Contact Us

The End Of This Economic Development Incentive Could Hurt Texas’ Pipeline Of Projects

An economic development incentive popular with energy firms in Texas is slated to expire at the end of 2022, prompting fears the state could start losing out on large-scale manufacturing projects.

Proponents of the program known as Chapter 313 say its tax breaks generate more investment and jobs in Texas. And though critics argue it comes at a high cost to taxpayers, benefits just a few and might be unnecessary, the approaching expiration of the program is causing considerable anxiety in the economic development community.


“We are already seeing corporate representatives of some of the largest projects express concern about the ability to move forward with their project based on the uncertainty of this incentive’s future,” Greater Houston Partnership Chief Economic Development Officer Susan Davenport told Bisnow.

The Texas Economic Development Act, also known as Chapter 313 for its position in the Texas Tax Code, was passed by the Texas legislature in 2001. The incentive is designed to attract new manufacturing and renewable energy projects to the state through a special property tax agreement with local school districts.

Chapter 313 was renewed multiple times over the past two decades, but that came to an end during the 2021 legislative session, when lawmakers failed to advance two separate bills. That failure was something of a surprise, as Chapter 313 has frequently been held up by proponents and economic development officials as a major tool for attracting large-scale projects to Texas.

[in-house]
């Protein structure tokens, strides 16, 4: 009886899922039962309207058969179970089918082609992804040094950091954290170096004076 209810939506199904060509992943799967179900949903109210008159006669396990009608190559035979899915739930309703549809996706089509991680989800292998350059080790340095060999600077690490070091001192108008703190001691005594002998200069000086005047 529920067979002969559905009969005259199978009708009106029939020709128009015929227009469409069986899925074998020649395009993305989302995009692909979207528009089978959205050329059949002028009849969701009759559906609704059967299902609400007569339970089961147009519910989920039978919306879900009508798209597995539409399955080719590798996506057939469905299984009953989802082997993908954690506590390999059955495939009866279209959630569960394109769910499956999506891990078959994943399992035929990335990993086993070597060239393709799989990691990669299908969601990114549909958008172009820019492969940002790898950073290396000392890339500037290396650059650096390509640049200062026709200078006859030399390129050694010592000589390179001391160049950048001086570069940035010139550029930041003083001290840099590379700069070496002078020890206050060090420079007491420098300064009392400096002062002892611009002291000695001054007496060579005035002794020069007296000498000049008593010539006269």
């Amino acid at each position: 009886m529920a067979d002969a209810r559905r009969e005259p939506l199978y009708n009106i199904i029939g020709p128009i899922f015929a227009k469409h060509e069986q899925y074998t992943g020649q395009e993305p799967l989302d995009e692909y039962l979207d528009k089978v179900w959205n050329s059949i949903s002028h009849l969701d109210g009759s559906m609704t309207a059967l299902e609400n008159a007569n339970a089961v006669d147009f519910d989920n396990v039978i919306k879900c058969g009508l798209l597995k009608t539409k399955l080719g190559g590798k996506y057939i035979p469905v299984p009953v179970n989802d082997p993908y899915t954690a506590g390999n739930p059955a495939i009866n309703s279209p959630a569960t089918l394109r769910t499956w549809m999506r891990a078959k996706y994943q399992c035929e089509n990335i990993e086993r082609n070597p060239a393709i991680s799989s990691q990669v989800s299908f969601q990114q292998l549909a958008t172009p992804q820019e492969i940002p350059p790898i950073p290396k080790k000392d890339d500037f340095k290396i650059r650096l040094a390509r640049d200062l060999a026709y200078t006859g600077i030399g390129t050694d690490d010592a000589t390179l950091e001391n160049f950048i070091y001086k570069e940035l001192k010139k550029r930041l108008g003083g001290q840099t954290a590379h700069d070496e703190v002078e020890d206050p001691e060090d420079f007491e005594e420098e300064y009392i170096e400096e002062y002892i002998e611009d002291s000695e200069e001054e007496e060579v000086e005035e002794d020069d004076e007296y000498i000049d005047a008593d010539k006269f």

The nonrenewal is making waves with both economic development officials and site selection experts, according to ESRP Executive Managing Director – Site Selection Susan Arledge.

“Many feel that Texas will be out of the running for major automotive, aerospace and high-tech manufacturing projects that won’t locate in Texas due to the high property taxes, the fourth-highest in the nation,” Arledge said.

Under a Chapter 313 agreement, businesses are offered a 10-year limitation on their appraised property value for a portion of the school district property tax. In exchange, the business agrees to build or install new property and create jobs in the school district.

The structure of the Chapter 313 program is particularly beneficial to large, capital-intensive projects, and the majority of participants tend to fall in the energy or petrochemical sectors.

Davenport said that right now, her organization is working on a portfolio of more than 100 different economic development projects. Last year, the partnership and its regional allies secured 21 projects and over $704M in capital expenditure for the region, including corporate relocations.

Not all projects that are pursued by the Greater Houston Partnership qualify for Chapter 313. But the ones that do, particularly in the manufacturing sector, have historically utilized the incentive tool, according to Davenport.

Arledge noted that because most other states offer property tax discounts, the end of Chapter 313 could put Texas at a competitive disadvantage. A high-tech company might consider other locations like the Raleigh-Durham area, Atlanta or Denver, while an aerospace company might consider Birmingham, Charleston or Seattle.

But financial incentives don’t always guarantee success in attracting new projects. Earlier this month, global biotechnology giant Amgen announced it chose Holly Springs, North Carolina, for the site of a manufacturing operation over Houston, despite an estimated $110M in incentives.


University of Texas at Austin professor of government Nathan Jensen said that opposition to Chapter 313 — which is estimated to cost $1B in lost tax revenue each year — has been growing for years. Media investigations have generated more public understanding and criticism, particularly as most school districts fail to benefit from the program, and projects that do move forward don’t always end up as beneficial as promised.